1. Just moved in to a new home with a wood/coal burner and it all feels a bit sooty. A friend has advised i should have chimney swept, can everyone recommend someone and what’s it prone to cost me?.

  2. michelle says:

    You should have your chimney/stove/burner cleaned and serviced at the start and end of the winter season. Typically in September or October depending on when temps cool down, and then again in spring when you plan on no longer using the heat source is when you want to have service done. Keep your receipts and if possible get on a service plan. For insurance purposes, having the system maintained and cleaned keeps you within the conditions of the policy (contract) so that IF an issue arises such as a puffback, you have the documentation the carrier will require. Carriers require proof you are maintaining your heating systems because they will not pay out on a claim if you have a recurring problem (ie every time I use my stove. every time it rains), it must be sudden and accidental.

  3. I can sweep out the soot with no issue, but I had this thick layer of dry tar for some time in my own chimney which can’t scrape off with a chimney brush or with the Chimney Sweeping Log. Most of that tar is hard like concrete and is in the lower horizontal part and sticks to the wall and won’t come off. What are the other types of removing this tar?.

  4. michelle says:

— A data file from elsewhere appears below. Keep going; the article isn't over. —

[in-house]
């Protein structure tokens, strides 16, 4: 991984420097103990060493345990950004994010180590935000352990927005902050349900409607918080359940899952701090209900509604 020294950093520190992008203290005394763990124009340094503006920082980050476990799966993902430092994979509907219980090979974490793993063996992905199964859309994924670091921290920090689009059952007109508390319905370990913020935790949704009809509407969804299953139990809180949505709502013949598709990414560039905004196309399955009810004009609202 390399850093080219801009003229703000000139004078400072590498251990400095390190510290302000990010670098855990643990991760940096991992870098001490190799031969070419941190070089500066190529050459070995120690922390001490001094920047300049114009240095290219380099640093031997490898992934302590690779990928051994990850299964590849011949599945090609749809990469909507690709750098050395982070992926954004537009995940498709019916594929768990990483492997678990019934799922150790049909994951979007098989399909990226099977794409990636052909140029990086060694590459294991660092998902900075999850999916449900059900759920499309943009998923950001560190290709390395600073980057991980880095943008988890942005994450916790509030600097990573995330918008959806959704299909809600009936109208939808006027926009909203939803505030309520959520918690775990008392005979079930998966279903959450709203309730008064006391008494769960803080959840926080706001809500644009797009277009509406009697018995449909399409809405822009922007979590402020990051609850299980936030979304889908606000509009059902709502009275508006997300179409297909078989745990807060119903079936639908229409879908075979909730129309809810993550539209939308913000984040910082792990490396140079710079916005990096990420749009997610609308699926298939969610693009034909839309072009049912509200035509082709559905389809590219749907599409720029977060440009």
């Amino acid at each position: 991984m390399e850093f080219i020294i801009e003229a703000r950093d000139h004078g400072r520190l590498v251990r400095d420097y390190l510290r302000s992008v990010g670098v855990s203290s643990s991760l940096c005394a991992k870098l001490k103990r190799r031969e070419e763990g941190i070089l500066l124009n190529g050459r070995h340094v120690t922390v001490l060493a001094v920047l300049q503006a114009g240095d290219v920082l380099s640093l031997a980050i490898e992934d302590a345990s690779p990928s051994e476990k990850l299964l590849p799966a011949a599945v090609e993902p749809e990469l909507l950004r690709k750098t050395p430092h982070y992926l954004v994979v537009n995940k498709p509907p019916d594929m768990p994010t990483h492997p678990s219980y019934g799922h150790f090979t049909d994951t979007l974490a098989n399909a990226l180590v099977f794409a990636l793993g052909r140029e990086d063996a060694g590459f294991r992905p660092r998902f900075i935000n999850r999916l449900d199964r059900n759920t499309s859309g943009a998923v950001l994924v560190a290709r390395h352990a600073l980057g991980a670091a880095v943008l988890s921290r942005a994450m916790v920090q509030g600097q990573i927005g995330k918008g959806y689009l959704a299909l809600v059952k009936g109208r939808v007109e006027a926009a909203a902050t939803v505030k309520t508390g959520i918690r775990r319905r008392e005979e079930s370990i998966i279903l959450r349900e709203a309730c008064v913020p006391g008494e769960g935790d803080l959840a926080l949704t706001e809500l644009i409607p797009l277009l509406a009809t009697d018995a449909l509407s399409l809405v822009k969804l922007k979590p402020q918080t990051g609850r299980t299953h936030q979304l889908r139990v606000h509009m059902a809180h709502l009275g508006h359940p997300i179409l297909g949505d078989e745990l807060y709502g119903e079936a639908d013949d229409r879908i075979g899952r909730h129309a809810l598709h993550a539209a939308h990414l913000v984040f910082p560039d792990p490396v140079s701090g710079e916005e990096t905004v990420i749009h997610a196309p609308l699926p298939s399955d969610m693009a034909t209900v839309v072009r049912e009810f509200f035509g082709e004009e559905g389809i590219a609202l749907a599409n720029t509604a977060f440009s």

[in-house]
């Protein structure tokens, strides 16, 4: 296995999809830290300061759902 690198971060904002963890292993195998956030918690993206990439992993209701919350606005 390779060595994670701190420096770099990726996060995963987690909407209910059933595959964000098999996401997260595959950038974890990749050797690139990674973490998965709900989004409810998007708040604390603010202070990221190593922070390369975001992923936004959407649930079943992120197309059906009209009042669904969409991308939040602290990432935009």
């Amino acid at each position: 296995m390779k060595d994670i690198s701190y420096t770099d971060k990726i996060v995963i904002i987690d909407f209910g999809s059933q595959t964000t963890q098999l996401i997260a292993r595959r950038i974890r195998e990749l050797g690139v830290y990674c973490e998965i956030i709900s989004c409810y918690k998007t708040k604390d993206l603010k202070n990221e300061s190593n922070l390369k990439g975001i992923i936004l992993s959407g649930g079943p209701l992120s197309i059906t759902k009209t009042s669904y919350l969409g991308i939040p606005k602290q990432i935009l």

For something like that, you really need to seek out a professional chimney sweep.

  5. Hiya! Quick question that’s completely off topic. Do you know how to make your site mobile friendly? My weblog looks weird when browsing from my apple iphone. I’m trying to find a template or plugin that might be able to correct this issue. If you have any suggestions, please share. With thanks!

  6. some times its a pain in the ass to read what website owners wrote but this internet site is real user genial! .

  7. Good day! I just want to give an enormous thumbs up for the nice info you may have here on this post. I will likely be coming back to your blog for extra soon.

  8. I’m really impressed together with your writing skills as well as with the format in your weblog. Is this a paid theme or did you customize it yourself? Anyway stay up the nice high quality writing, it’s uncommon to look a nice weblog like this one nowadays..

  9. What’s Going down i’m new to this, I stumbled upon this I have found It absolutely useful and it has helped me out loads. I hope to contribute & aid different customers like its aided me. Good job.

  10. I used to be very pleased to search out this net-site.I needed to thanks in your time for this glorious learn!! I definitely having fun with each little bit of it and I’ve you bookmarked to check out new stuff you blog post.

  11. In this grand pattern of things you actually secure an A just for effort. Where you misplaced me personally ended up being on your specifics. As people say, the devil is in the details… And it could not be more true in this article. Having said that, let me reveal to you just what exactly did do the job. Your article (parts of it) can be quite convincing and that is most likely why I am taking an effort to comment. I do not really make it a regular habit of doing that. Secondly, although I can notice the jumps in reasoning you make, I am not really sure of how you seem to connect the details that make the actual conclusion. For the moment I will yield to your position but wish in the foreseeable future you link the dots better.

  12. yeah bookmaking this wasn’t a risky conclusion great post! .

Leave a Reply

XHTML: You can use these tags: <a href="" title=""> <abbr title=""> <acronym title=""> <b> <blockquote cite=""> <cite> <code> <del datetime=""> <em> <i> <q cite=""> <strike> <strong>